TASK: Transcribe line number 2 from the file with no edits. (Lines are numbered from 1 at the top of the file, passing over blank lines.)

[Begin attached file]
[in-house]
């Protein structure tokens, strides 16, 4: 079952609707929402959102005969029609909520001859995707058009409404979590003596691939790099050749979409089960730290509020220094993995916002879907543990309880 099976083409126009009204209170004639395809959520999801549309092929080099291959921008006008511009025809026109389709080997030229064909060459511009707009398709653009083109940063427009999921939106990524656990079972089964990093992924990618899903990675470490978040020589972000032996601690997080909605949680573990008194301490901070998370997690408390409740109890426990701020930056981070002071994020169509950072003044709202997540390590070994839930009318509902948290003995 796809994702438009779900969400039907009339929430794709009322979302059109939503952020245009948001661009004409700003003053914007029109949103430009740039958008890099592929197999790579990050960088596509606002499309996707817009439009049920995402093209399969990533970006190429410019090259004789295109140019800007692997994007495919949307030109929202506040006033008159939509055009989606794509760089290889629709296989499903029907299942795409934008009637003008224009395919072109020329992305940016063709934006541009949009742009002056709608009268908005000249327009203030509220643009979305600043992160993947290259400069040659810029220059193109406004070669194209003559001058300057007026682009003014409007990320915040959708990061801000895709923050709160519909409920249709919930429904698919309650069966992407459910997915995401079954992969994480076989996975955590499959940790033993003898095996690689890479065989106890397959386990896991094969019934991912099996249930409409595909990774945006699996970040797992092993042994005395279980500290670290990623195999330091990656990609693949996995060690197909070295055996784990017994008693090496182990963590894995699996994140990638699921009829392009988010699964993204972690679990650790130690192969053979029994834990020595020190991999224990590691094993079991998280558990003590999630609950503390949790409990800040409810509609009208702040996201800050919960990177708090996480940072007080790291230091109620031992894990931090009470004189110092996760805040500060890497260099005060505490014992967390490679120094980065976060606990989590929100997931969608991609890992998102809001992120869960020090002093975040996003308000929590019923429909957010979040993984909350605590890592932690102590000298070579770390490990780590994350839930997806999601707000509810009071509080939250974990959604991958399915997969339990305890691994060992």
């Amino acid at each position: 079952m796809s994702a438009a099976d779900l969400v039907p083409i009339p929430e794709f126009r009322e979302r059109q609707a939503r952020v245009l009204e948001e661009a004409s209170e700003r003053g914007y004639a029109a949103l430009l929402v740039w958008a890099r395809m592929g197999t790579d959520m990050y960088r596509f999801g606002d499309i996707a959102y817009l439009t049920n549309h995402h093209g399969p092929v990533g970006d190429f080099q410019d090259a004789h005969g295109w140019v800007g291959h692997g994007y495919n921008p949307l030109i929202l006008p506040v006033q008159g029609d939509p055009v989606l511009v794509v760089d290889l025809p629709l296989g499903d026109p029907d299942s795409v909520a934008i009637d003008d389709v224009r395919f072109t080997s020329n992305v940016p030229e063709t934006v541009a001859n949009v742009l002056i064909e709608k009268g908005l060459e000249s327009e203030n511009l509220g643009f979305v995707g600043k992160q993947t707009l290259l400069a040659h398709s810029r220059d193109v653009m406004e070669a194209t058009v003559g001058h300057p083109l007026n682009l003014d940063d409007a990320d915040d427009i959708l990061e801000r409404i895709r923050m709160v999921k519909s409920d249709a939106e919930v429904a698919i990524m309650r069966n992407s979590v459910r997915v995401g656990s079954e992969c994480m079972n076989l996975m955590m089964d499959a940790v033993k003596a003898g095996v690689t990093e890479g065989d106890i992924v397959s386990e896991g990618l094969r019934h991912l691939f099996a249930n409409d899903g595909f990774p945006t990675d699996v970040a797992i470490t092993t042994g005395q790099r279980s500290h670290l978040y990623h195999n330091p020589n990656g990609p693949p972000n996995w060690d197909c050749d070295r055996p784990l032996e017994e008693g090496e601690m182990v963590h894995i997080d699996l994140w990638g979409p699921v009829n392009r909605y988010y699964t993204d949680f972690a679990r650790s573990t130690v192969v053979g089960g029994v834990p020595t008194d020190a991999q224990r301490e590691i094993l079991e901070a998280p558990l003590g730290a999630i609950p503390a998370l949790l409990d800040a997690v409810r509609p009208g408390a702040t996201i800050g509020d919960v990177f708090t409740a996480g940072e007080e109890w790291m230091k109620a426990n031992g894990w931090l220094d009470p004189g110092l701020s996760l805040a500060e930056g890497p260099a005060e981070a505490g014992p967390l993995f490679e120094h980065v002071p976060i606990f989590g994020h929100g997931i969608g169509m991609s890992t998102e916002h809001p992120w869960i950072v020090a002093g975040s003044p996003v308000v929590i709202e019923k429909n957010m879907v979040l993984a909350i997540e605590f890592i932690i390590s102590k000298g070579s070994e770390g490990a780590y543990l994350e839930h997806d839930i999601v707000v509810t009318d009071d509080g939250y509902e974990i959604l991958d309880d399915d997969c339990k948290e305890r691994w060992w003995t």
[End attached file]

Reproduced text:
């Protein structure tokens, strides 16, 4: 079952609707929402959102005969029609909520001859995707058009409404979590003596691939790099050749979409089960730290509020220094993995916002879907543990309880 099976083409126009009204209170004639395809959520999801549309092929080099291959921008006008511009025809026109389709080997030229064909060459511009707009398709653009083109940063427009999921939106990524656990079972089964990093992924990618899903990675470490978040020589972000032996601690997080909605949680573990008194301490901070998370997690408390409740109890426990701020930056981070002071994020169509950072003044709202997540390590070994839930009318509902948290003995 796809994702438009779900969400039907009339929430794709009322979302059109939503952020245009948001661009004409700003003053914007029109949103430009740039958008890099592929197999790579990050960088596509606002499309996707817009439009049920995402093209399969990533970006190429410019090259004789295109140019800007692997994007495919949307030109929202506040006033008159939509055009989606794509760089290889629709296989499903029907299942795409934008009637003008224009395919072109020329992305940016063709934006541009949009742009002056709608009268908005000249327009203030509220643009979305600043992160993947290259400069040659810029220059193109406004070669194209003559001058300057007026682009003014409007990320915040959708990061801000895709923050709160519909409920249709919930429904698919309650069966992407459910997915995401079954992969994480076989996975955590499959940790033993003898095996690689890479065989106890397959386990896991094969019934991912099996249930409409595909990774945006699996970040797992092993042994005395279980500290670290990623195999330091990656990609693949996995060690197909070295055996784990017994008693090496182990963590894995699996994140990638699921009829392009988010699964993204972690679990650790130690192969053979029994834990020595020190991999224990590691094993079991998280558990003590999630609950503390949790409990800040409810509609009208702040996201800050919960990177708090996480940072007080790291230091109620031992894990931090009470004189110092996760805040500060890497260099005060505490014992967390490679120094980065976060606990989590929100997931969608991609890992998102809001992120869960020090002093975040996003308000929590019923429909957010979040993984909350605590890592932690102590000298070579770390490990780590994350839930997806999601707000509810009071509080939250974990959604991958399915997969339990305890691994060992």